Young children actively explore their environment and the world around them through learning-based play. When they engage in sociodramatic play, they learn how to cope with feelings, how to bring the large, confusing world into a small, manageable size; and how to become socially adept as they share, take turns and cooperate with each other.
As children learn through purposeful, quality play experience, they build critical basic skills for cognitive development and academic achievement.
These include verbalization, language comprehension, vocabulary, imagination, questioning, problem-solving, observation, empathy, co-operation skills and the perspectives of others. These social skills are also a vital part of language development. Language is so much more than simply spoken words. Critical thinking is the ability to analyze and sift through information in order to make sense of it and apply it in the context of the environment. This skill involves the part of the front part of the brain that manages attention, memory, control, and flexibility.
Having a child point out that they always have storytime before naptime is an example of her using critical thinking. Children learn numeracy and literacy skills through playing with various toys and books and demonstrate their thinking as they talk about what they are doing. Playing with shapes, counting naptime mats out for each child or pages in a book, using illustrations in books to support comprehension — all are examples of the important learning this is happening during both free and guided play time. Physical play also helps develop important motor skills as well as helps your child work through stress and crankiness.
First children develop large motor skills like running, throwing and pedaling. Then, fine motor skills are developed such as writing, coloring, and buttoning. Skipping takes balance, climbing monkey bars builds strength, and sports activities involve coordination. Carefully stacking blocks into towers is not only learning about gravity and balance but also developing hand-eye coordination. When your child is able to feed and dress himself, he will gain a sense of independence which connects directly to the next benefit of play.
One of the most important outcomes of play is the development of confidence in even the youngest child.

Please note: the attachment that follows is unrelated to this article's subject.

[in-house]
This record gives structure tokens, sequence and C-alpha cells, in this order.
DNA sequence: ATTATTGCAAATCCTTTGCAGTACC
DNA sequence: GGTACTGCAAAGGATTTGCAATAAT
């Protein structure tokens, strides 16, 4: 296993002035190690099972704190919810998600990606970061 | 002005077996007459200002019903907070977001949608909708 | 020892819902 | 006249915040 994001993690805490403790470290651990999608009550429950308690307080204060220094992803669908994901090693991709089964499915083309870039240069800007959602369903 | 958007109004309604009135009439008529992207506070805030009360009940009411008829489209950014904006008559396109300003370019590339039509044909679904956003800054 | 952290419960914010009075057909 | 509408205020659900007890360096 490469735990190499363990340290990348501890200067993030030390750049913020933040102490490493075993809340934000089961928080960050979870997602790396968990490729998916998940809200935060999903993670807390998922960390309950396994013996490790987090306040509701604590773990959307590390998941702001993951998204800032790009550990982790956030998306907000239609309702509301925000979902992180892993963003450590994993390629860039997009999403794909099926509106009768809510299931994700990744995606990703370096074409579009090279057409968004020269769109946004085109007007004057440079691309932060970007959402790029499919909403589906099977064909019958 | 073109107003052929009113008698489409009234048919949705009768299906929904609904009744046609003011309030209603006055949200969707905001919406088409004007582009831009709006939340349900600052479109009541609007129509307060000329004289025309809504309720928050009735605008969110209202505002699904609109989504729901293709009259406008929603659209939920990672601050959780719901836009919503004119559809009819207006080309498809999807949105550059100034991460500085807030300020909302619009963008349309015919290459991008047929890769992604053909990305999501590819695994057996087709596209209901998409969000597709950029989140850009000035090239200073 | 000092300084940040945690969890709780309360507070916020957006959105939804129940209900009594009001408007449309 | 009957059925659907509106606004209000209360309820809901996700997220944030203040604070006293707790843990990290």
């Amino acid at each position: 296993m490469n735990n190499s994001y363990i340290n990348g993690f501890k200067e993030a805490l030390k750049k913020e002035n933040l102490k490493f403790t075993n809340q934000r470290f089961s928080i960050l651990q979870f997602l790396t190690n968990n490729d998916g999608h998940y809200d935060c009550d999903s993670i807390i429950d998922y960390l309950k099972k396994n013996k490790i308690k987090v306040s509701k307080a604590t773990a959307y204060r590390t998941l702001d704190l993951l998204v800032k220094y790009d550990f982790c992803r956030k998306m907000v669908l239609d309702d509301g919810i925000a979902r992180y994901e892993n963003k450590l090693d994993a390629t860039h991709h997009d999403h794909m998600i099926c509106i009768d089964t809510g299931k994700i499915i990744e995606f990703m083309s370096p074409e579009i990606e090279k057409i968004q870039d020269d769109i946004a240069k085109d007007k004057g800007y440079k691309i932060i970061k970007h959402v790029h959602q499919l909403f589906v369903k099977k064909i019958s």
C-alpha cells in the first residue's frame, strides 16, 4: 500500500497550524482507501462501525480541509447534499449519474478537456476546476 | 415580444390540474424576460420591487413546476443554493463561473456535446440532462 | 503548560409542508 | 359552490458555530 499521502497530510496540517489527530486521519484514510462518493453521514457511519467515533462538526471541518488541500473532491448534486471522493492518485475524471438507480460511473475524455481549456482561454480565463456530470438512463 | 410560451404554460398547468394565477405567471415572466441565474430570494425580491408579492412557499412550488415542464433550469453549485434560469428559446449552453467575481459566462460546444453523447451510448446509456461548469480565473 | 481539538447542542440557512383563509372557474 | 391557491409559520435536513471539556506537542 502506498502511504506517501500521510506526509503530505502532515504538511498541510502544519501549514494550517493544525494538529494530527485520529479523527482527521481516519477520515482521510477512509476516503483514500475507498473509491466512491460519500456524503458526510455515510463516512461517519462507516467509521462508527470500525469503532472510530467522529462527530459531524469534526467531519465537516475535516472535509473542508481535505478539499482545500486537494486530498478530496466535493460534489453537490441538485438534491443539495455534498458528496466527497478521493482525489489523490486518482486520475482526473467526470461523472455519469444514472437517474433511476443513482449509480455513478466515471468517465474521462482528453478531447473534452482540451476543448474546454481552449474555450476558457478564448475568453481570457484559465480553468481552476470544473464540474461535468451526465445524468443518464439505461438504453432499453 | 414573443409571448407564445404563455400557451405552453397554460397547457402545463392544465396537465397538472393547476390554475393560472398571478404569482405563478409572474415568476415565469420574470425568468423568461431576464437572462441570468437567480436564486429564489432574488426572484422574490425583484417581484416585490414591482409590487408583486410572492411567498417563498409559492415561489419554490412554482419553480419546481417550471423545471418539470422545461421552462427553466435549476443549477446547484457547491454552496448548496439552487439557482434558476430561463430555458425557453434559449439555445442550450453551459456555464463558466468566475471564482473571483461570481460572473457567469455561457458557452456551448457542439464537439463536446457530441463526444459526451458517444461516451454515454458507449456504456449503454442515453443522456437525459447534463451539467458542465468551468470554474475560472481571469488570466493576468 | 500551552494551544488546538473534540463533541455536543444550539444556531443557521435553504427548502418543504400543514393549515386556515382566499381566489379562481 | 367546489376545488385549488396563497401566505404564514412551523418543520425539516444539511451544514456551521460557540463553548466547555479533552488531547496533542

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Without confidence, the ability to take risks and try new things is compromised. As babies, we gain confidence by learning that our needs are important to our parents or other caregivers. Young toddlers use adults as their security homebase from which to explore and learn and they gain confidence as they uncover the many things they can do all by themselves. By the time children reach preschool age, they know they can still trust the adults in their lives, but they also have the confidence they need to take charge.
However, do encourage them to read dramatically , modeling as necessary. Watch a brief clip of a movie without the sound on.
Fun activities that help develop language learning in children
Have students write the dialogue for it and act it out. Have students, either singly or in groups, first act out that emotion then put words to the emotion. What would a stapler say if it could talk? Or an apple? Have students write monologues with inanimate objects as the character. A monologue is a short scene with just one character talking, either addressing the audience, God, or himself or herself.
Have them introduce the character to the class, explaining what interests them about their character. Have students act out short scenes without dialogue. Put students in groups of two or three, and assign the characters and the situation to the groups, perhaps using 3x5 index cards. Give a time limit of two to three minutes per scene.